Provocative, illuminating and entertaining—an exemplary work of philosophy and history whose author's deep learning is lightly worn.

Pub Date: Oct. 22, 2012

ISBN: 978-0-87140-465-7

Page Count: 1120

Publisher: Liveright/Norton

Review Posted Online: Aug. 9, 2012

Kirkus Reviews Issue: Sept. 1, 2012

A clear, insightful vision of a health care system that could bring about a better, healthier world.

PREDICTIVE HEALTH

HOW WE CAN REINVENT MEDICINE TO EXTEND OUR BEST YEARS

Two doctors envision a future in which many illnesses could be prevented, where “disease, not death…will be the medical failure.”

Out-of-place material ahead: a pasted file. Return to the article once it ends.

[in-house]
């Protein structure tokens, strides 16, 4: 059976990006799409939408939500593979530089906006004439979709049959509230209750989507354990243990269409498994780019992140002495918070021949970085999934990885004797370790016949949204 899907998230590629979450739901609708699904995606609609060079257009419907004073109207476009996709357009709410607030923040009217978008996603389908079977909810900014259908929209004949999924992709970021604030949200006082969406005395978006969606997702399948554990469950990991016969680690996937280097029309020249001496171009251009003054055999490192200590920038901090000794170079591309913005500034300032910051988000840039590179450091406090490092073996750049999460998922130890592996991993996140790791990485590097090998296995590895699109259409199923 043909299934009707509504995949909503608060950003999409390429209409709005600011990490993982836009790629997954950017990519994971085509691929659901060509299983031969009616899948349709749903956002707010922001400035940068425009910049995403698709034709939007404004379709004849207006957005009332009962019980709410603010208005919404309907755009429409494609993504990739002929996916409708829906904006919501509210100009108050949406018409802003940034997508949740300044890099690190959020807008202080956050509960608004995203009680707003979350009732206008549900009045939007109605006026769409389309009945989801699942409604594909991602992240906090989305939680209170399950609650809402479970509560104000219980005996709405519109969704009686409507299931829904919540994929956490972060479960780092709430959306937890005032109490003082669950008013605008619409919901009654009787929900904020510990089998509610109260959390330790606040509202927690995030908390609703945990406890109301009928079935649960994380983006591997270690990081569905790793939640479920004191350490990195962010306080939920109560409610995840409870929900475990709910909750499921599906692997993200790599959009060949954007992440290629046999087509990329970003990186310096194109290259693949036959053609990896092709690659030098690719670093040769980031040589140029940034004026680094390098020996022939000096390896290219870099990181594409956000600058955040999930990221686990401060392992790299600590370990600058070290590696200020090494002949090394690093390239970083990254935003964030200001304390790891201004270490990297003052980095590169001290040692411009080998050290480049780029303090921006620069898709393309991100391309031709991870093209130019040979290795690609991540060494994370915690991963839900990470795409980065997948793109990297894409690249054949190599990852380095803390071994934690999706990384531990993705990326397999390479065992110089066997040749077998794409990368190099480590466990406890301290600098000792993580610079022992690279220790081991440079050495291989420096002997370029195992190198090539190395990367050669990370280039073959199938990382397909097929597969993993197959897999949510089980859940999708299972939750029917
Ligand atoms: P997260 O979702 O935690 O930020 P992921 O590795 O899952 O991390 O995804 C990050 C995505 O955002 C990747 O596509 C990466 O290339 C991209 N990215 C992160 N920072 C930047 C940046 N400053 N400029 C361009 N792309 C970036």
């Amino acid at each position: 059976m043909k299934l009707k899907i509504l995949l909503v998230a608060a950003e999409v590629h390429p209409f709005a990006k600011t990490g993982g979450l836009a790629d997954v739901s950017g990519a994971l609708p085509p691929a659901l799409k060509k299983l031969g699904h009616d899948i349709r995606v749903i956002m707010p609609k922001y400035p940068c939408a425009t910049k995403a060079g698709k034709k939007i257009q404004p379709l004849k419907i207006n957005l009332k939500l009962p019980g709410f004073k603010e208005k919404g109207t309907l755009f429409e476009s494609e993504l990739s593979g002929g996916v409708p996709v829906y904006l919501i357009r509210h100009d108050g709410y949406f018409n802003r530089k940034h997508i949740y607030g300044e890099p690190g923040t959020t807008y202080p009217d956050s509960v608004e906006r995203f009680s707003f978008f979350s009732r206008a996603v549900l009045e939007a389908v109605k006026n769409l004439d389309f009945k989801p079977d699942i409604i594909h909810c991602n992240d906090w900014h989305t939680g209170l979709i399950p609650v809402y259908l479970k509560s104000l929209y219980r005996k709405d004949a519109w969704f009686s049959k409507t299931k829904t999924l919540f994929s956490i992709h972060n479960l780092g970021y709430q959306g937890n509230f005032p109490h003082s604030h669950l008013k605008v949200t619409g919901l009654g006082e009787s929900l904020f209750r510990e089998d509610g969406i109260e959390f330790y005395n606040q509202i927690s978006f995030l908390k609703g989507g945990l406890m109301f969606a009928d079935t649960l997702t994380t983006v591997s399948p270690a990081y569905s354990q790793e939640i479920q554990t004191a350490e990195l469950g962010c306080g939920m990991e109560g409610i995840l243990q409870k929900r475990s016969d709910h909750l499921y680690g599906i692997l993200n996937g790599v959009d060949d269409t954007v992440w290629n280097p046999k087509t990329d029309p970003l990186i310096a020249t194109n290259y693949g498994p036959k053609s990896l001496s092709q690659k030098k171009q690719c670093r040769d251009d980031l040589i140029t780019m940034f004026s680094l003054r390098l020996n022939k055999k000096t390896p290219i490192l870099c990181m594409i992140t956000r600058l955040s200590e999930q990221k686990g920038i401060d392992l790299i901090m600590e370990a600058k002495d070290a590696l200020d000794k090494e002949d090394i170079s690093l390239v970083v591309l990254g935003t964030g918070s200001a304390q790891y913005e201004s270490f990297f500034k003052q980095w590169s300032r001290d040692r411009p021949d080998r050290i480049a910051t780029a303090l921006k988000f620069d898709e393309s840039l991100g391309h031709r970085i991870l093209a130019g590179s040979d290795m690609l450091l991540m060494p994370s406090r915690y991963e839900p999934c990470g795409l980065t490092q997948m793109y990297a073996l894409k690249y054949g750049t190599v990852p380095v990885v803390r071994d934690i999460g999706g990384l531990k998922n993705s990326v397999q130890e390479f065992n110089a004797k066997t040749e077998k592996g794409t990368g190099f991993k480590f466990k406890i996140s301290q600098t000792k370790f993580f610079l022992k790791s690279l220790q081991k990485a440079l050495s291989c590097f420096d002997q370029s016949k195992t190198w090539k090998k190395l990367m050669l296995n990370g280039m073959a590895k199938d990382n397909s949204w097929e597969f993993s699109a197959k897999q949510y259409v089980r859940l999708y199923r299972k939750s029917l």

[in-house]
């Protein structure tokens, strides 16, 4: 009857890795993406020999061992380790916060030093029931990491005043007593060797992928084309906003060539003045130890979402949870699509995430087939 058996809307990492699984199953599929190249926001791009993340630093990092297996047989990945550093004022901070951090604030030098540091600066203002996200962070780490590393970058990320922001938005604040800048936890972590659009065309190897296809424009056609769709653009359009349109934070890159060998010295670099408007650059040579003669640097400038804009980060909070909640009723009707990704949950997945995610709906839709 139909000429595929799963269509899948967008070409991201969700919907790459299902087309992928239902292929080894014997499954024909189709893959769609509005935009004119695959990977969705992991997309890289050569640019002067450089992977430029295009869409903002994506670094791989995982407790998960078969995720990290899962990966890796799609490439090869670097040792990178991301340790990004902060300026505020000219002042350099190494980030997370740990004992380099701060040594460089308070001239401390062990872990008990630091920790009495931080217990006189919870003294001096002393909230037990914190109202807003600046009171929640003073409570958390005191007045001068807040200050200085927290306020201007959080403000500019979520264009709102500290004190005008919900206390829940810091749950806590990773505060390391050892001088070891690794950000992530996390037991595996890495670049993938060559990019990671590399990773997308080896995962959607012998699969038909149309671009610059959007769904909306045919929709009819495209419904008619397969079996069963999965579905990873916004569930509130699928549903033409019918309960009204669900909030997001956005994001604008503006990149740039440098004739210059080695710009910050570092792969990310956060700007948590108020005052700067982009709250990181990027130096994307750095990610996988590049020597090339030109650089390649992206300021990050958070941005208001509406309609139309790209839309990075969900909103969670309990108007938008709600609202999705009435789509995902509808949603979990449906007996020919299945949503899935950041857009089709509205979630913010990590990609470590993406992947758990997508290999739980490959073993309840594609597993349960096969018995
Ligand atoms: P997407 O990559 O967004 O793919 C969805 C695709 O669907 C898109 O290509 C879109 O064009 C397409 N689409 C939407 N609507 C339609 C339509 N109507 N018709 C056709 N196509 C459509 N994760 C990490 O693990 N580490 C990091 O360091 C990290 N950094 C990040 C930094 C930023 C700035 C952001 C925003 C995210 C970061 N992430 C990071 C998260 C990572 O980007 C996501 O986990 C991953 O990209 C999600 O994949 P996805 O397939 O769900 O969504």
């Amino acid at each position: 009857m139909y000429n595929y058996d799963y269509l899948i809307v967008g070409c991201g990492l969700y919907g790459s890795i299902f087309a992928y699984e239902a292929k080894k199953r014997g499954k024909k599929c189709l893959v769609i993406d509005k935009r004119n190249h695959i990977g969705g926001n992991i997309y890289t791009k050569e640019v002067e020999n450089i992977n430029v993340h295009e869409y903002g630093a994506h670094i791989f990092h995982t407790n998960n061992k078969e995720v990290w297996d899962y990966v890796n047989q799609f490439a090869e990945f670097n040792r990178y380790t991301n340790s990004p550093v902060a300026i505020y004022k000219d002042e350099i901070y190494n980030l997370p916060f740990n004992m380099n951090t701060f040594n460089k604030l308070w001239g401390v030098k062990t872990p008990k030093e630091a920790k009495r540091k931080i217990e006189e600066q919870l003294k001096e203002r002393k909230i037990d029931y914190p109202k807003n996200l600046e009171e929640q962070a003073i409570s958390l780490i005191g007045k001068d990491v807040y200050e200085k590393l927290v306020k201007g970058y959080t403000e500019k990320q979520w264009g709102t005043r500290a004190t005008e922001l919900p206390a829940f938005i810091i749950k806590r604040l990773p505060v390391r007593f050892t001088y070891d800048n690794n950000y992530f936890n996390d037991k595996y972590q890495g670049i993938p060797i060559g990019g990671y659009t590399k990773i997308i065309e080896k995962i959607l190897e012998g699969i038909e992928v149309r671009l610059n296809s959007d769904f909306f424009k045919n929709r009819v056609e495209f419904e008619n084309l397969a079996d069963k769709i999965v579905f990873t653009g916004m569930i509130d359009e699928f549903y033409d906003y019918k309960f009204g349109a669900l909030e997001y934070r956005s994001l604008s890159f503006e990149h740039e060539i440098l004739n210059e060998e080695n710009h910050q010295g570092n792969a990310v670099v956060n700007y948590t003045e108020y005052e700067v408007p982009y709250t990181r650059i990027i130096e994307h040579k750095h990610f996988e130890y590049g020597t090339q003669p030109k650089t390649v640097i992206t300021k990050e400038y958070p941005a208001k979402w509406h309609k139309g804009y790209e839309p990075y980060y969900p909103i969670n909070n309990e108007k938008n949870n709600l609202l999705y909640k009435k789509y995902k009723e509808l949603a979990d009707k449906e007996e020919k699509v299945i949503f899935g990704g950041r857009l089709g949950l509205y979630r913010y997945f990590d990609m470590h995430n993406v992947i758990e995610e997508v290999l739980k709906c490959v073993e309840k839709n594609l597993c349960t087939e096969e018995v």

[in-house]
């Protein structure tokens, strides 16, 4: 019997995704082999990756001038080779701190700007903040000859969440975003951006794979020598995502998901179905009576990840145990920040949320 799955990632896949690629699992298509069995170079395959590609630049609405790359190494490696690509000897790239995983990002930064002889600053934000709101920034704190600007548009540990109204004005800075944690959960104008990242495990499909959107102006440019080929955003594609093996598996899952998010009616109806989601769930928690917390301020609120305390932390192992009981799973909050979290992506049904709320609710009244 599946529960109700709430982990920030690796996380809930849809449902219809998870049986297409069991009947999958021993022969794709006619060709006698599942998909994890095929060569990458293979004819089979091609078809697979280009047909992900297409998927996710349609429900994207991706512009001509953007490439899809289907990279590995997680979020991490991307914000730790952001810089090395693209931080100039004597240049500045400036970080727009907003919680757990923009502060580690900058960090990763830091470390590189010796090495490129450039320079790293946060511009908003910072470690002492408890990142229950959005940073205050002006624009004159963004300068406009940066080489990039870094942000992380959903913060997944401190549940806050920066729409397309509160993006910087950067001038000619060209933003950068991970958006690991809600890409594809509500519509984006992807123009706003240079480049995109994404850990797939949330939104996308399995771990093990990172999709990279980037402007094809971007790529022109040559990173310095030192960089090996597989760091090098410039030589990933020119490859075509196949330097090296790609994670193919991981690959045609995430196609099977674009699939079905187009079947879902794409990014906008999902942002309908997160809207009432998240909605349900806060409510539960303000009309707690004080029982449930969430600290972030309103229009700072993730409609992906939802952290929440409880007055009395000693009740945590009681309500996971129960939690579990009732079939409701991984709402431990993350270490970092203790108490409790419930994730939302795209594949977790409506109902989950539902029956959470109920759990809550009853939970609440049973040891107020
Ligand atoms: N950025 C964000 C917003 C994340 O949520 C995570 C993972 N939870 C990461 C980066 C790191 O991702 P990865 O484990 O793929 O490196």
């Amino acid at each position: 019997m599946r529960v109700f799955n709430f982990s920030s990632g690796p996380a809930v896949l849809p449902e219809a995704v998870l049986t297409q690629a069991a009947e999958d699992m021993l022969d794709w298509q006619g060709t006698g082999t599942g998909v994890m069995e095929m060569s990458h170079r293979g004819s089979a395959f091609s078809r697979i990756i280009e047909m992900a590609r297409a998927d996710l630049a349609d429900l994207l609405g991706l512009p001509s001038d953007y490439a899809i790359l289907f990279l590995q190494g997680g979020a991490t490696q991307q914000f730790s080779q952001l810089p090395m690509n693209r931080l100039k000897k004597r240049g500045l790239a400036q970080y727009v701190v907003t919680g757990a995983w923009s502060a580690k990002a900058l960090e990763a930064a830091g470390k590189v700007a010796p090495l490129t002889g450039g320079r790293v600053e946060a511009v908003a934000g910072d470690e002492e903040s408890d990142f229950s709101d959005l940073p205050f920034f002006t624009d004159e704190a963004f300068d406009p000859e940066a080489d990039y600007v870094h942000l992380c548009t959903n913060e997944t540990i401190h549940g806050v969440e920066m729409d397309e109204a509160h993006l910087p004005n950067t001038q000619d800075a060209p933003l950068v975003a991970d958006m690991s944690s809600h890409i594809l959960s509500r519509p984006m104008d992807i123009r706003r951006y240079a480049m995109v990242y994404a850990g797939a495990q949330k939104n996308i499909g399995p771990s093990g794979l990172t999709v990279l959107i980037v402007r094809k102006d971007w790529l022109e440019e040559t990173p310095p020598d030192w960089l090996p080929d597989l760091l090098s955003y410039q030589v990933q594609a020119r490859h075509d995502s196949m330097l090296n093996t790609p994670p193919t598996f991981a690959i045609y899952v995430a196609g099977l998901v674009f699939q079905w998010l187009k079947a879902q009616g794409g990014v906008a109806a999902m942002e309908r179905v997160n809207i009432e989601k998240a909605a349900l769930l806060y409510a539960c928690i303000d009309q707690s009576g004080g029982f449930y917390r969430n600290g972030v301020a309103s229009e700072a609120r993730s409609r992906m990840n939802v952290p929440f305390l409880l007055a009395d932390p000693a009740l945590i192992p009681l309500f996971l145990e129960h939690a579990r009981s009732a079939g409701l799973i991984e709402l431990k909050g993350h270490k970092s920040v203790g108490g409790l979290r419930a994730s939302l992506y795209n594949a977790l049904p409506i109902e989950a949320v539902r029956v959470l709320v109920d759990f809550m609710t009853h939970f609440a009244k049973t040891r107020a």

Brigham (Medicine/Emory Univ.) and Johns, Emory University's chancellor for health affairs, open their debut with a case study. In 1966, Carleton Hensley was admitted to Johns Hopkins Hospital suffering a systemic infection brought on by diabetes and a drinking habit. Despite the best efforts of the unnamed doctor, Hensley, just over the age of 60, died. From here, the authors advance a theory: What if diseases, like Hensley's diabetes, could be treated before they even began? With researchers constantly discovering more links between our genetic code and the predisposition to specific diseases, the authors describe a possible future in which patients like Hensley have a blood sample drawn at birth. They make it clear, however, that biology is not destiny, and they describe at length the specifics of how this future health care system would work. The main idea would be to guide people toward healthier living based on their genetic makeup, freeing up doctors to “once again become the caretaker of an individual person’s health and well-being.” Brigham and Johns also look at the potential overall savings to the health care system and examine the links between environment and health. Perhaps the biggest surprise in the book is the well-written prose. The authors discuss their main points in accessible terms, with a mix of thorough research and real-life evidence, without getting bogged down in technical jargon. They acknowledge that these changes, if they happen, will be a long time coming, but they effectively show how “[t]he promise is real and the voyage is underway.”